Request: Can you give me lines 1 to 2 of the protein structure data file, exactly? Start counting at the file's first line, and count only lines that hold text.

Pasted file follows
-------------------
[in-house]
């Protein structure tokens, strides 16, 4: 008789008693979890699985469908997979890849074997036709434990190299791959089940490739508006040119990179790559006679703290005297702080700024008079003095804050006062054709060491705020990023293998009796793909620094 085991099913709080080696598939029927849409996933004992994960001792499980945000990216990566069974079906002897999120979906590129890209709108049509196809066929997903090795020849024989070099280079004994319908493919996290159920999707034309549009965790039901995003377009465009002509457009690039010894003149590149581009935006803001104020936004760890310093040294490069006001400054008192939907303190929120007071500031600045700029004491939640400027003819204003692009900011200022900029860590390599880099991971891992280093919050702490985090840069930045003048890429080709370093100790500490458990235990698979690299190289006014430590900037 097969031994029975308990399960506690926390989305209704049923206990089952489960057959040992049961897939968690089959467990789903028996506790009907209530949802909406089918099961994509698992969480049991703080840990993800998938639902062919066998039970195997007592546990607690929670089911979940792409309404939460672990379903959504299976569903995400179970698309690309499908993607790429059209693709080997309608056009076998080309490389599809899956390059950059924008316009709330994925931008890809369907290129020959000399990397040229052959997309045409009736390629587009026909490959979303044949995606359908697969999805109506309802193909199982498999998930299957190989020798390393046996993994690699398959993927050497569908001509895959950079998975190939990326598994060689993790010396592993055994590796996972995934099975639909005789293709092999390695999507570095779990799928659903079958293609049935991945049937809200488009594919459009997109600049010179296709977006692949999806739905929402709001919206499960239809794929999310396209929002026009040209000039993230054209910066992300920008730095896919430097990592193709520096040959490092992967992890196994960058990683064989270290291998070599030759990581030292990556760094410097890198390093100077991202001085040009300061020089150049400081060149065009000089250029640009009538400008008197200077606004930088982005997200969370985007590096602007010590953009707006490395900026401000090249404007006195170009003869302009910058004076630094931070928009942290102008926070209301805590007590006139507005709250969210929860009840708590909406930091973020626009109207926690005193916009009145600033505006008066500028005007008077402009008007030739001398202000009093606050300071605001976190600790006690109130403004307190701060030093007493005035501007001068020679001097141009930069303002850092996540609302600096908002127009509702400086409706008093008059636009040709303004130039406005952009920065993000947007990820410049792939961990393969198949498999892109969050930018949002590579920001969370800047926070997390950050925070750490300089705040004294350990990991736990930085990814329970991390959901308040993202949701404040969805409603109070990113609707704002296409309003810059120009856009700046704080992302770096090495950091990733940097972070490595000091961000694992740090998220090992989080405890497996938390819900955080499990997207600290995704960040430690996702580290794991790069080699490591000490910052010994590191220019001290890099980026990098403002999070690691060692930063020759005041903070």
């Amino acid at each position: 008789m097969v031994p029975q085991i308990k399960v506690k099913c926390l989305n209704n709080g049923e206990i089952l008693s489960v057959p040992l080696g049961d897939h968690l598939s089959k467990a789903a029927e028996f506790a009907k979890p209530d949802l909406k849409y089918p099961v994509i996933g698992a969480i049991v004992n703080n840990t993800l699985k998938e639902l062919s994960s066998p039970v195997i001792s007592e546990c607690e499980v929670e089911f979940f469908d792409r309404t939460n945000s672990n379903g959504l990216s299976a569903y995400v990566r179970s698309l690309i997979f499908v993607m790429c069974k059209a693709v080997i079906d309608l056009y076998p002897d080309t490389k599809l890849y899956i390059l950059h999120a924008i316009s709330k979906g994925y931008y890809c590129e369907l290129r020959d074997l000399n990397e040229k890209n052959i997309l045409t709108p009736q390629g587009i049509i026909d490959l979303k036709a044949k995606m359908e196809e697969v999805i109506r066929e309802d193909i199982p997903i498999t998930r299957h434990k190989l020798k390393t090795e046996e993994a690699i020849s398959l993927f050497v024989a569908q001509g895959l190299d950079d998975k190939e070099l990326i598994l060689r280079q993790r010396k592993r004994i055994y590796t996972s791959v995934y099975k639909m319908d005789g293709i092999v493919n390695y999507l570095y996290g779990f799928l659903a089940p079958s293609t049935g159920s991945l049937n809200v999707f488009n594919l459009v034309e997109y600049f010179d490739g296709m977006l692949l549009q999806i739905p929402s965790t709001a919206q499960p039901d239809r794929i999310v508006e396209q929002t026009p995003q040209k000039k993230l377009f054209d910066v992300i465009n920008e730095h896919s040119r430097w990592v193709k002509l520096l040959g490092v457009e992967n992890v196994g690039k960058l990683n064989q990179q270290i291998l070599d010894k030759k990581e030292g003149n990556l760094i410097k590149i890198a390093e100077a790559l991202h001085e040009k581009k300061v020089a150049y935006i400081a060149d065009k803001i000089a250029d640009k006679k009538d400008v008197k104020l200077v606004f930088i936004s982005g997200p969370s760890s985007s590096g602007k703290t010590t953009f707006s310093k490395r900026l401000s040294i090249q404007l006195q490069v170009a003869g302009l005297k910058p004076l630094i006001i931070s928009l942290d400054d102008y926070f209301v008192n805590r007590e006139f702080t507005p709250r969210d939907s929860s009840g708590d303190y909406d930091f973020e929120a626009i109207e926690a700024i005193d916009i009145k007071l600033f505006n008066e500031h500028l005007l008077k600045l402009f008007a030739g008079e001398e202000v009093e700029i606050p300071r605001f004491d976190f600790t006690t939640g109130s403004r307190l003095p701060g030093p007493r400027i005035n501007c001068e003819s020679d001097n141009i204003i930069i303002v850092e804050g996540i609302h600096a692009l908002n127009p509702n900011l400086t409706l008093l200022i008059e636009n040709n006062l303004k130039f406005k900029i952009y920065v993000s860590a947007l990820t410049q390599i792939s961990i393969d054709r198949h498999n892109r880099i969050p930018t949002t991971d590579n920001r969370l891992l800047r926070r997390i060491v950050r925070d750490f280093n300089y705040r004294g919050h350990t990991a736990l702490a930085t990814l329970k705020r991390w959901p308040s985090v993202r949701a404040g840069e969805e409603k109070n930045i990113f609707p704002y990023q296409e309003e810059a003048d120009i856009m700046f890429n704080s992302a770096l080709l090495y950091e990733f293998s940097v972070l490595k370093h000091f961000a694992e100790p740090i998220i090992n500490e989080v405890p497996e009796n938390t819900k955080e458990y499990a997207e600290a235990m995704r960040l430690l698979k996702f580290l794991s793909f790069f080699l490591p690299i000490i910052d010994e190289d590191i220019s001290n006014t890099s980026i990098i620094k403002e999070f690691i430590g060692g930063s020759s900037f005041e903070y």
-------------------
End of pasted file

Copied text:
[in-house]
């Protein structure tokens, strides 16, 4: 008789008693979890699985469908997979890849074997036709434990190299791959089940490739508006040119990179790559006679703290005297702080700024008079003095804050006062054709060491705020990023293998009796793909620094 085991099913709080080696598939029927849409996933004992994960001792499980945000990216990566069974079906002897999120979906590129890209709108049509196809066929997903090795020849024989070099280079004994319908493919996290159920999707034309549009965790039901995003377009465009002509457009690039010894003149590149581009935006803001104020936004760890310093040294490069006001400054008192939907303190929120007071500031600045700029004491939640400027003819204003692009900011200022900029860590390599880099991971891992280093919050702490985090840069930045003048890429080709370093100790500490458990235990698979690299190289006014430590900037 097969031994029975308990399960506690926390989305209704049923206990089952489960057959040992049961897939968690089959467990789903028996506790009907209530949802909406089918099961994509698992969480049991703080840990993800998938639902062919066998039970195997007592546990607690929670089911979940792409309404939460672990379903959504299976569903995400179970698309690309499908993607790429059209693709080997309608056009076998080309490389599809899956390059950059924008316009709330994925931008890809369907290129020959000399990397040229052959997309045409009736390629587009026909490959979303044949995606359908697969999805109506309802193909199982498999998930299957190989020798390393046996993994690699398959993927050497569908001509895959950079998975190939990326598994060689993790010396592993055994590796996972995934099975639909005789293709092999390695999507570095779990799928659903079958293609049935991945049937809200488009594919459009997109600049010179296709977006692949999806739905929402709001919206499960239809794929999310396209929002026009040209000039993230054209910066992300920008730095896919430097990592193709520096040959490092992967992890196994960058990683064989270290291998070599030759990581030292990556760094410097890198390093100077991202001085040009300061020089150049400081060149065009000089250029640009009538400008008197200077606004930088982005997200969370985007590096602007010590953009707006490395900026401000090249404007006195170009003869302009910058004076630094931070928009942290102008926070209301805590007590006139507005709250969210929860009840708590909406930091973020626009109207926690005193916009009145600033505006008066500028005007008077402009008007030739001398202000009093606050300071605001976190600790006690109130403004307190701060030093007493005035501007001068020679001097141009930069303002850092996540609302600096908002127009509702400086409706008093008059636009040709303004130039406005952009920065993000947007990820410049792939961990393969198949498999892109969050930018949002590579920001969370800047926070997390950050925070750490300089705040004294350990990991736990930085990814329970991390959901308040993202949701404040969805409603109070990113609707704002296409309003810059120009856009700046704080992302770096090495950091990733940097972070490595000091961000694992740090998220090992989080405890497996938390819900955080499990997207600290995704960040430690996702580290794991790069080699490591000490910052010994590191220019001290890099980026990098403002999070690691060692930063020759005041903070």